Subject: People, Ethics, Reproduction
The Doula Project (2007– )
The Doula Project, cofounded in 2007 as The Abortion Doula Project by Mary Mahoney, Lauren Mitchell, and Miriam Zoila Perez, is a nonprofit organization of full-spectrum doulas based in New York City, New York, and is one of the first organizations to provide free full-spectrum doula care to pregnant people. Full-spectrum doulas provide non-medical physical, emotional, and informational support to pregnant people through a wide range of pregnancy experiences, including birth, miscarriage, stillbirth, fetal anomalies, and abortion.
Subject: Organizations, Outreach, Ethics, Reproduction
Assisted Human Reproduction Act (2004)
The Assisted Human Reproduction Act (AHR Act) is a piece of federal legislation passed by the Parliament of Canada. The Act came into force on 29 March 2004. Many sections of the Act were struck down following a 2010 Supreme Court of Canada ruling on its constitutionality. The AHR Act sets a legislative and regulatory framework for the use of reproductive technologies such as in vitro fertilization and related services including surrogacy and gamete donation. The Act also regulates research in Canada involving in vitro embryos.
Subject: Legal, Reproduction, Ethics
HeLa Cell Line
The HeLa cell line was the first immortal human cell line that George Otto Gey, Margaret Gey, and Mary Kucibek first isolated from Henrietta Lacks and developed at The Johns Hopkins Hospital in Baltimore, Maryland, in 1951. An immortal human cell line is a cluster of cells that continuously multiply on their own outside of the human from which they originated. Scientists use immortal human cell lines in their research to investigate how cells function in humans.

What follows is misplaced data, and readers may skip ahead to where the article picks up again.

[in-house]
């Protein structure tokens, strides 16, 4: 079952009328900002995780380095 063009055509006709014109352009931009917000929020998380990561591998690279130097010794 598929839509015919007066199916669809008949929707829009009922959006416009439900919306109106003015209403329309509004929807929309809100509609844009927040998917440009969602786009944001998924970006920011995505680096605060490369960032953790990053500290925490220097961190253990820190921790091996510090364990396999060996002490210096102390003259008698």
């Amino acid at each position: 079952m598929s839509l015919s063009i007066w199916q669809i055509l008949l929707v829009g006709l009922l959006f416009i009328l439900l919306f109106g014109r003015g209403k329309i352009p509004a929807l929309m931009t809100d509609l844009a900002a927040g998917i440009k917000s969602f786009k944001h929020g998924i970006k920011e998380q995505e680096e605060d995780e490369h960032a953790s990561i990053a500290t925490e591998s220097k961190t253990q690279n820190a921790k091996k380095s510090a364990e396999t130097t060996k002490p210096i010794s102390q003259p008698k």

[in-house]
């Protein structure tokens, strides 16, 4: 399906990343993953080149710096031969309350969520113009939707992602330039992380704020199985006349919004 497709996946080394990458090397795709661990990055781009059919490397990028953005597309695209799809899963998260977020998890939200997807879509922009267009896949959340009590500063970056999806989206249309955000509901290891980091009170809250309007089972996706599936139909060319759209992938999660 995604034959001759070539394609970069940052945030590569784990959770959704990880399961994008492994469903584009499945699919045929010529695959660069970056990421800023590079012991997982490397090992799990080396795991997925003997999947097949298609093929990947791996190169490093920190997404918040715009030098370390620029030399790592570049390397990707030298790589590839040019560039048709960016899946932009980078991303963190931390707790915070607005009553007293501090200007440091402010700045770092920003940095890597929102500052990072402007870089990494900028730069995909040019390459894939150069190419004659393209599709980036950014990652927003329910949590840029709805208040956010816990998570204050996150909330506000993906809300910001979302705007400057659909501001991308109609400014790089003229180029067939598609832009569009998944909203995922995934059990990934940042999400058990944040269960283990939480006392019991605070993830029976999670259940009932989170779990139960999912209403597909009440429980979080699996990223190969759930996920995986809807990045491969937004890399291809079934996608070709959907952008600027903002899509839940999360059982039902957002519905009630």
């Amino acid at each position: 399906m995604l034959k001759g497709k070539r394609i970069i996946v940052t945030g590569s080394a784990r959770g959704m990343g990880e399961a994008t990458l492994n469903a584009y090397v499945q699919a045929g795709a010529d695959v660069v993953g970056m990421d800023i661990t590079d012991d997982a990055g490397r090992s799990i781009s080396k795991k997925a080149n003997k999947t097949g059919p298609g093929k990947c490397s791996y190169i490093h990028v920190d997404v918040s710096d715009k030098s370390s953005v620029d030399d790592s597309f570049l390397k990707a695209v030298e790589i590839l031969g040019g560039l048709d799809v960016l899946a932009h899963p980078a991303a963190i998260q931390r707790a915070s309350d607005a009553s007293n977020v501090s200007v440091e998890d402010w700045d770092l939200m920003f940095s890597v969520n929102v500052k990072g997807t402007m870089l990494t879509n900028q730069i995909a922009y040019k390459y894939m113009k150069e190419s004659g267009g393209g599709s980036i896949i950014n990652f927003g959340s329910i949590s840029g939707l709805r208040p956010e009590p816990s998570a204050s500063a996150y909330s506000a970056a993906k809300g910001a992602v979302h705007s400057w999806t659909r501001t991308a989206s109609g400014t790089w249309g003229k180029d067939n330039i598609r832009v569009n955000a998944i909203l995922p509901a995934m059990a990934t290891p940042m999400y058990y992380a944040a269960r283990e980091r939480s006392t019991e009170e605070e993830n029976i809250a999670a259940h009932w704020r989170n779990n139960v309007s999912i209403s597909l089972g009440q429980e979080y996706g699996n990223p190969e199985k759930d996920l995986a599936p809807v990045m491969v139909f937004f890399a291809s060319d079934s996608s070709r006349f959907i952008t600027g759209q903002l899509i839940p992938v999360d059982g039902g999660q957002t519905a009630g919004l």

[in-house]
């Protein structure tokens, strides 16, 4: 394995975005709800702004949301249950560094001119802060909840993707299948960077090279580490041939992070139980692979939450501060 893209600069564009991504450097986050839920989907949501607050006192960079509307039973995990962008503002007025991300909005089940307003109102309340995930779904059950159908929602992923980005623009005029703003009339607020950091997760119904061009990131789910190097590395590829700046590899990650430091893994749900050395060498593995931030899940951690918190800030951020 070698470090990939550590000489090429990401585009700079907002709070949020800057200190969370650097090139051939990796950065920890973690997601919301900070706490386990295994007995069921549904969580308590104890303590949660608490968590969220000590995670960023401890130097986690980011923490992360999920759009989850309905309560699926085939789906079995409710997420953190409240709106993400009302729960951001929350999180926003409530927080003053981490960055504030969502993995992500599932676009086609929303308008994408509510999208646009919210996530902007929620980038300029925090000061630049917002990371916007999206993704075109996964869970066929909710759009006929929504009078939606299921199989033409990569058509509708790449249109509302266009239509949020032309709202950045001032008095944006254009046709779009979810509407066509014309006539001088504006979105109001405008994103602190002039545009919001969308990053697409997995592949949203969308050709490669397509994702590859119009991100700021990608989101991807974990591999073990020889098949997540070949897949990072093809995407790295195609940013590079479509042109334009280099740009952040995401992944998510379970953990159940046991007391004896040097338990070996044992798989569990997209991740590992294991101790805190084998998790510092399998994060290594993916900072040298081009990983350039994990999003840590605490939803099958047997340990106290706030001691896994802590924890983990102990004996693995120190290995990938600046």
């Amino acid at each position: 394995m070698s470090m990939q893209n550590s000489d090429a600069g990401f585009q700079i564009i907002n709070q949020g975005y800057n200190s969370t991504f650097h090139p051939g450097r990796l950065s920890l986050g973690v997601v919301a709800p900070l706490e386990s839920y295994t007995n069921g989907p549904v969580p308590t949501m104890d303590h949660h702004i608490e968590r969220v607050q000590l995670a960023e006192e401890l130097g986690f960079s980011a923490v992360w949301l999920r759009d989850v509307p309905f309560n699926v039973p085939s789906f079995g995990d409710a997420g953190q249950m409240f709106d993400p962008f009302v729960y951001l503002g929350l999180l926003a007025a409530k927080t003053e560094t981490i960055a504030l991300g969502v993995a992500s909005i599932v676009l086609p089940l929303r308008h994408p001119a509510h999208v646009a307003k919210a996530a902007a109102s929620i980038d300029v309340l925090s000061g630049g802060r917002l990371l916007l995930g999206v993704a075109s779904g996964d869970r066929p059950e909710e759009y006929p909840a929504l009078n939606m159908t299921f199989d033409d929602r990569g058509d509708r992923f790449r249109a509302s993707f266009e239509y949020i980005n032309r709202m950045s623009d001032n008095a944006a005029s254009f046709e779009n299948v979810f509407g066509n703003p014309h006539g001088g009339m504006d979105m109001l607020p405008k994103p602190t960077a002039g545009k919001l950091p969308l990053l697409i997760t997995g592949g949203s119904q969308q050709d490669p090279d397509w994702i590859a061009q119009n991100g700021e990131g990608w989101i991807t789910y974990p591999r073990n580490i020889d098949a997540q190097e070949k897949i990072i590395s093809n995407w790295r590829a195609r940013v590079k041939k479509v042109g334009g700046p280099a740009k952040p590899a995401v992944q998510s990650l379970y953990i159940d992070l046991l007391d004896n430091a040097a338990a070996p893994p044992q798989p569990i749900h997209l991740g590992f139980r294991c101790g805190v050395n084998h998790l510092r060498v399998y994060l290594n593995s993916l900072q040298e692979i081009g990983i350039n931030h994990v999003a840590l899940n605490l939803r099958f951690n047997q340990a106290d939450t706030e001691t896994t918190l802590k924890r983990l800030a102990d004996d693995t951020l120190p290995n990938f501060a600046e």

Subject: Technologies, Experiments, People, Ethics
Henrietta Lacks (1920–1951)
Henrietta Lacks, born Loretta Pleasant, had terminal cervical cancer in 1951, and was diagnosed at The Johns Hopkins University in Baltimore, Maryland, where researchers collected and stored her cancer cells. Those cells went on to become the first immortal human cell line, which the researchers named HeLa. An immortal cell line is an atypical cluster of cells that continuously multiply on their own outside of the organism from which they came, often due to a mutation.
South Korea's Bioethics and Biosafety Act (2005)
The South Korean government passed the Bioethics and Biosafety Act, known henceforth as the Bioethics Act, in 2003 and it took effect in 2005. South Korea's Ministry of Health and Welfare proposed the law to the South Korean National Assembly to allow the progress of biotechnology and life sciences research in South Korea while protecting human research subjects with practices such as informed consent. The Bioethics Act establishes a National Bioethics Committee in Seoul, South Korea.
Moore v. Regents of the University of California (1990)
On 9 July 1990, in Moore v. Regents of the University of California, the Supreme Court of California ruled in a four-to-three decision that individuals do not have rights to a share in profits earned from research performed on their bodily materials. In its decision, the Supreme Court of California ruled that cancer patient John L. Moore did not have personal property rights to samples or fluids that his physicians took from his body for research purposes.